Oct 09

Viral Loops: a Love Story

Over at TechCrunch guest blogger Adam Penenberg as put part of his new book Viral Loops up. It is the story of how Tim Draper got the viral loop into Hotmail. Given that investors love to see viral marketing theses days it is nice to see that one of the earlier loops was brought about by VC. 

At the next meeting at DFJ Tim Draper once again pushed the two young
entrepreneurs to insert a tagline into each message. Bhatia and Smith
were adamant about not adulterating email. It just wasn’t done. They
would feel like they were polluting emails with advertising, and what
about privacy issues? If someone is adding a tagline what else were
they doing? A user would wonder what else they had access to and they
were also fairly certain it was unethical. But Draper wouldn’t let it
go. The benefits, he contended, far outweighed the risks. If they were
predicating their entire business on the size of their user base, they
should be doing everything in their power to increase it as fast as
possible. “P.S. I love you. Get your free email at HoTMaiL.” The more
he said it, the more he liked it. (via TechCrunch)

Apparently this story was under contention for a while until the authors of Founders at Work dug up some corroborating evidence. So here is at least one case where the VC really did contribute more than just capital.

Oct 09

Track My Life: FitBit

I received my FitBit device last night, and I was quite excited. Basically it is a pedometer that tracks your calorie burn as well as your sleep patterns. It isn't meant to be as in depth and accurate as BodyBugg, but it does seem pretty neat.

The idea is that it is like Google Analytics for your life. (Too geeky for you, fair enough. It is simple tracker to give you some good stats on what you're up to.) Anyway, I ordered mine last summer and I've been patiently waiting for it since it slipped it's deadlines a couple of times. It finally arrived last night, and I must admit I'm conflicted.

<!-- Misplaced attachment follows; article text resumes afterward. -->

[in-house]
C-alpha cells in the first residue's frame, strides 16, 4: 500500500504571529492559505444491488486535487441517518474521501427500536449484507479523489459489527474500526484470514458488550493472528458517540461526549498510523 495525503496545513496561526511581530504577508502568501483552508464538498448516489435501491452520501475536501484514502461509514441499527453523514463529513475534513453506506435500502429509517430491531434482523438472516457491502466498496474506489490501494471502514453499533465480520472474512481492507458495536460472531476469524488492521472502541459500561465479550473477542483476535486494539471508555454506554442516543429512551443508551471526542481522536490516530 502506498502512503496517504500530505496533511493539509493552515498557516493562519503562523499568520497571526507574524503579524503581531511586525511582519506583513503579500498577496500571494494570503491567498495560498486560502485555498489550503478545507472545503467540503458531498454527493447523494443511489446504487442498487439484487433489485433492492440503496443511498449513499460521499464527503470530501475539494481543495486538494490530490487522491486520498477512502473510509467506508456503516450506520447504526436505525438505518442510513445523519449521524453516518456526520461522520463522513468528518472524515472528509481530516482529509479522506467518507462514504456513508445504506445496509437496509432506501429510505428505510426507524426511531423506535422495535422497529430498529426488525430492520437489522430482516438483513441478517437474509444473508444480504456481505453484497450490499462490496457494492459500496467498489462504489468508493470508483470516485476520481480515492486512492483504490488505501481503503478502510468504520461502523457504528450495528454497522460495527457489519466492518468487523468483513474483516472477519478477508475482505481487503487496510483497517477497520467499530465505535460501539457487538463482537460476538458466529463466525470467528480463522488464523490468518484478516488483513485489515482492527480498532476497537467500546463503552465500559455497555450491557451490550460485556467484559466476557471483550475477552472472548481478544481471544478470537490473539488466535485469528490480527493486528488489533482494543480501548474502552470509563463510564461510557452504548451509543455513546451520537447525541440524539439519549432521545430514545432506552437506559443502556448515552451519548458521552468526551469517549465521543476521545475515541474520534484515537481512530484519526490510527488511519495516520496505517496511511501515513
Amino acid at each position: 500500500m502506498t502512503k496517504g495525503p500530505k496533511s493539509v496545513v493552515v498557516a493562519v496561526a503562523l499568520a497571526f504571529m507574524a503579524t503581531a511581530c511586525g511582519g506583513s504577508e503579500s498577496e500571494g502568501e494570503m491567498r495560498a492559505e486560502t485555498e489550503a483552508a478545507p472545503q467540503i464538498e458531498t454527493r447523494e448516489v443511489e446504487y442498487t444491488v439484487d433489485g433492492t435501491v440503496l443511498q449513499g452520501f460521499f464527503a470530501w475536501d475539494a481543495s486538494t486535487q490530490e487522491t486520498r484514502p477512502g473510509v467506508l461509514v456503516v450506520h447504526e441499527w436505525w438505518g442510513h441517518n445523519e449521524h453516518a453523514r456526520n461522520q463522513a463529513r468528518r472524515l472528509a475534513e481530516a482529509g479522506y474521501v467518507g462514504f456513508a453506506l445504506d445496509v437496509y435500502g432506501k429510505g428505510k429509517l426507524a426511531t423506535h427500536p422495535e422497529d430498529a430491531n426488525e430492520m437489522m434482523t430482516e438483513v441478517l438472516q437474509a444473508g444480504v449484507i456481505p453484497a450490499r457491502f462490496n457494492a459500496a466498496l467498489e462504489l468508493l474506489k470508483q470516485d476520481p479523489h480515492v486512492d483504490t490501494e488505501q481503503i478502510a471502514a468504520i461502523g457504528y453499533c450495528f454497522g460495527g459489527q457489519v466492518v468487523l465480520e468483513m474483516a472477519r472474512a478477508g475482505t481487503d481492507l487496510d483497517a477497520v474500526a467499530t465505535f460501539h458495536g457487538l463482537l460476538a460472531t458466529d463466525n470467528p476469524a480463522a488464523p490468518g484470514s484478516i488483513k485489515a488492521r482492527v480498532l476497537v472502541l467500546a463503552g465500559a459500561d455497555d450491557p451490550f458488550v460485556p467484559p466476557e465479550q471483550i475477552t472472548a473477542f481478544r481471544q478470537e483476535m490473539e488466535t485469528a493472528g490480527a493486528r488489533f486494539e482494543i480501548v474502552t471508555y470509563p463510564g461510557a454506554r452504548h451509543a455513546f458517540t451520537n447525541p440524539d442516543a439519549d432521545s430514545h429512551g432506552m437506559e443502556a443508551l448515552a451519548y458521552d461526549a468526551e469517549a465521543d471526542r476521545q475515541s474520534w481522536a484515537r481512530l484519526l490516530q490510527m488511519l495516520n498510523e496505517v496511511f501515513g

See, I like the device and it is clear they are trying to be Apple like in design. But they haven't quite gotten there. For instance the packaging looks like Apples, until you open it. Instead of that elegant feel of clever folding, you get an elegant look but with packaging that is really tricky to put back together. 

The real bummer is that it broke today. The plastic cover came unglued. The team immediately answered my email and they are sending me a new one. (I'll send this one back once I receive it.) And they are paying for shipping, but it certainly does make it feel more like a beta product than a full release. 

The data about my sleep was interesting, 97% efficiency. Take that Evil Monkey in my closet.


I'll post a more in depth review once I've gotten a week or two of usage under my belt and the data that goes with it.

Oct 09

The Skills to Pay the Bills

Paul Kedrosky has a really nice article on revamping the venture model. The gist is that LP's should be more closely aligned with the GP's by changing fee structures and payouts. The only problem as I see it comes from the fact that the top tier VC's have the scarce resource: skill.

If one person has the scarce resource they will raise prices until they get to keep all of the excess profit in a business, and this is what happens in venture. Sure, LP's can drive down prices on firms that don't perform, but it is well known that you shouldn't be investing in firms that aren't top decile anyway. That leaves the top firms to charge whatever they want, and so they will get the excess profits. While I agree that LPs should try to renegotiate the contract I'm sure they will really have the power to do so over the long term. LPs provide capital, and until recently that wasn't a scarce resource. If it stays a scarce resource then we probably have larger problems and venture investing will be poor. If the economy turns around then once again the LPs power will diminish as capital rushes to the best managers.